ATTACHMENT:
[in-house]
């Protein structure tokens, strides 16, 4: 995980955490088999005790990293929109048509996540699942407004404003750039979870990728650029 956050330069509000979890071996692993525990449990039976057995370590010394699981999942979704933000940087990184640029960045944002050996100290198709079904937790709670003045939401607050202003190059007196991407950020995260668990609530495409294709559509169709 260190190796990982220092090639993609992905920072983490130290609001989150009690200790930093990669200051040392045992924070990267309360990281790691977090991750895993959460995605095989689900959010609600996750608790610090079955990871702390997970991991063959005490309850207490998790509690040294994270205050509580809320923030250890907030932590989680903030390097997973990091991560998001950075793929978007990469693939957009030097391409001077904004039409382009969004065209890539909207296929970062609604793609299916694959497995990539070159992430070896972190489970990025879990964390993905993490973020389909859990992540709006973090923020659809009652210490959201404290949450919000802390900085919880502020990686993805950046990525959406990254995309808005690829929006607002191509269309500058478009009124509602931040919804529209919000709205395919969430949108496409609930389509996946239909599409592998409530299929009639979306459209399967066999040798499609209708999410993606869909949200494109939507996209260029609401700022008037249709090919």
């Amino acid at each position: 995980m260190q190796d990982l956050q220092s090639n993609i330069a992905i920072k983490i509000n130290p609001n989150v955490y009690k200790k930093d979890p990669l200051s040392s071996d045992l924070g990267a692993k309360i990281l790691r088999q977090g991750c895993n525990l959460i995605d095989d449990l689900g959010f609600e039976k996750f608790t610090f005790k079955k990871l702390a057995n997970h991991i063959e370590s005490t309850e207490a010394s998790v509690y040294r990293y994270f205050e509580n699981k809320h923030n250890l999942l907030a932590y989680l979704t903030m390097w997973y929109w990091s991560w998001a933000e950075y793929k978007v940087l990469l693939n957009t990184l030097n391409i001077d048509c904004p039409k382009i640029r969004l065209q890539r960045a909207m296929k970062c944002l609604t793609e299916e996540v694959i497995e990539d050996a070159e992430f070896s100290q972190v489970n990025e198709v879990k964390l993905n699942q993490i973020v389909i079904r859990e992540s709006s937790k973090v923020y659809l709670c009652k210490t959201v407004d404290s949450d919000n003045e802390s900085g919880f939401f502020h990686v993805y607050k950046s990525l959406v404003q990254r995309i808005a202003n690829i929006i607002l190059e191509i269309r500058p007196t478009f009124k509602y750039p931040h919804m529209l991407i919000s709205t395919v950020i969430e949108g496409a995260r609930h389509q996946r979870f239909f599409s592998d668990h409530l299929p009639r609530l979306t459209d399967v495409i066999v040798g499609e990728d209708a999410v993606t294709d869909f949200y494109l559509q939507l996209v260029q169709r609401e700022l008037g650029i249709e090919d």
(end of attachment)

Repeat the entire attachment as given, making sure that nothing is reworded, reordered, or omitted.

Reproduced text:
[in-house]
């Protein structure tokens, strides 16, 4: 995980955490088999005790990293929109048509996540699942407004404003750039979870990728650029 956050330069509000979890071996692993525990449990039976057995370590010394699981999942979704933000940087990184640029960045944002050996100290198709079904937790709670003045939401607050202003190059007196991407950020995260668990609530495409294709559509169709 260190190796990982220092090639993609992905920072983490130290609001989150009690200790930093990669200051040392045992924070990267309360990281790691977090991750895993959460995605095989689900959010609600996750608790610090079955990871702390997970991991063959005490309850207490998790509690040294994270205050509580809320923030250890907030932590989680903030390097997973990091991560998001950075793929978007990469693939957009030097391409001077904004039409382009969004065209890539909207296929970062609604793609299916694959497995990539070159992430070896972190489970990025879990964390993905993490973020389909859990992540709006973090923020659809009652210490959201404290949450919000802390900085919880502020990686993805950046990525959406990254995309808005690829929006607002191509269309500058478009009124509602931040919804529209919000709205395919969430949108496409609930389509996946239909599409592998409530299929009639979306459209399967066999040798499609209708999410993606869909949200494109939507996209260029609401700022008037249709090919």
């Amino acid at each position: 995980m260190q190796d990982l956050q220092s090639n993609i330069a992905i920072k983490i509000n130290p609001n989150v955490y009690k200790k930093d979890p990669l200051s040392s071996d045992l924070g990267a692993k309360i990281l790691r088999q977090g991750c895993n525990l959460i995605d095989d449990l689900g959010f609600e039976k996750f608790t610090f005790k079955k990871l702390a057995n997970h991991i063959e370590s005490t309850e207490a010394s998790v509690y040294r990293y994270f205050e509580n699981k809320h923030n250890l999942l907030a932590y989680l979704t903030m390097w997973y929109w990091s991560w998001a933000e950075y793929k978007v940087l990469l693939n957009t990184l030097n391409i001077d048509c904004p039409k382009i640029r969004l065209q890539r960045a909207m296929k970062c944002l609604t793609e299916e996540v694959i497995e990539d050996a070159e992430f070896s100290q972190v489970n990025e198709v879990k964390l993905n699942q993490i973020v389909i079904r859990e992540s709006s937790k973090v923020y659809l709670c009652k210490t959201v407004d404290s949450d919000n003045e802390s900085g919880f939401f502020h990686v993805y607050k950046s990525l959406v404003q990254r995309i808005a202003n690829i929006i607002l190059e191509i269309r500058p007196t478009f009124k509602y750039p931040h919804m529209l991407i919000s709205t395919v950020i969430e949108g496409a995260r609930h389509q996946r979870f239909f599409s592998d668990h409530l299929p009639r609530l979306t459209d399967v495409i066999v040798g499609e990728d209708a999410v993606t294709d869909f949200y494109l559509q939507l996209v260029q169709r609401e700022l008037g650029i249709e090919d």